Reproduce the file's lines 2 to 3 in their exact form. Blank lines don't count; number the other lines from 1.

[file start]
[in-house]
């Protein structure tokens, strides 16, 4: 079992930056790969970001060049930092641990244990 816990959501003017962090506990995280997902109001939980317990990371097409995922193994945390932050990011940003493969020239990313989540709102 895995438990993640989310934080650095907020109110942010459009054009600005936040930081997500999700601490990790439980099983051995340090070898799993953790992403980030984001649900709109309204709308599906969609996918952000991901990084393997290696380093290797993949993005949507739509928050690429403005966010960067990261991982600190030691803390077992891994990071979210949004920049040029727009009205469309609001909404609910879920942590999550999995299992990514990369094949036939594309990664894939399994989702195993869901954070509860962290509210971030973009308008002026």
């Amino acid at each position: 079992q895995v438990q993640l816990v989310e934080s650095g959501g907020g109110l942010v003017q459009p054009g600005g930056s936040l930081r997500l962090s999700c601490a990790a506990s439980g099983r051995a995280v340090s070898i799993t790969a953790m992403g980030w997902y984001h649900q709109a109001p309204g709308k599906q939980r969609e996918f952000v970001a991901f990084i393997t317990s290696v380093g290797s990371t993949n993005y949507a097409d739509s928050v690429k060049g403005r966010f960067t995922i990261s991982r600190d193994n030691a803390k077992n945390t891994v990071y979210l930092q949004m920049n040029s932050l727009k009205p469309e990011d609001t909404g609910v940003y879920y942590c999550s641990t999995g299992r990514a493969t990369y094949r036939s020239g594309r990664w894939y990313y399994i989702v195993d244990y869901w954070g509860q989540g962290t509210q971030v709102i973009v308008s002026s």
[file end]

């Protein structure tokens, strides 16, 4: 079992930056790969970001060049930092641990244990 816990959501003017962090506990995280997902109001939980317990990371097409995922193994945390932050990011940003493969020239990313989540709102 895995438990993640989310934080650095907020109110942010459009054009600005936040930081997500999700601490990790439980099983051995340090070898799993953790992403980030984001649900709109309204709308599906969609996918952000991901990084393997290696380093290797993949993005949507739509928050690429403005966010960067990261991982600190030691803390077992891994990071979210949004920049040029727009009205469309609001909404609910879920942590999550999995299992990514990369094949036939594309990664894939399994989702195993869901954070509860962290509210971030973009308008002026």
């Amino acid at each position: 079992q895995v438990q993640l816990v989310e934080s650095g959501g907020g109110l942010v003017q459009p054009g600005g930056s936040l930081r997500l962090s999700c601490a990790a506990s439980g099983r051995a995280v340090s070898i799993t790969a953790m992403g980030w997902y984001h649900q709109a109001p309204g709308k599906q939980r969609e996918f952000v970001a991901f990084i393997t317990s290696v380093g290797s990371t993949n993005y949507a097409d739509s928050v690429k060049g403005r966010f960067t995922i990261s991982r600190d193994n030691a803390k077992n945390t891994v990071y979210l930092q949004m920049n040029s932050l727009k009205p469309e990011d609001t909404g609910v940003y879920y942590c999550s641990t999995g299992r990514a493969t990369y094949r036939s020239g594309r990664w894939y990313y399994i989702v195993d244990y869901w954070g509860q989540g962290t509210q971030v709102i973009v308008s002026s």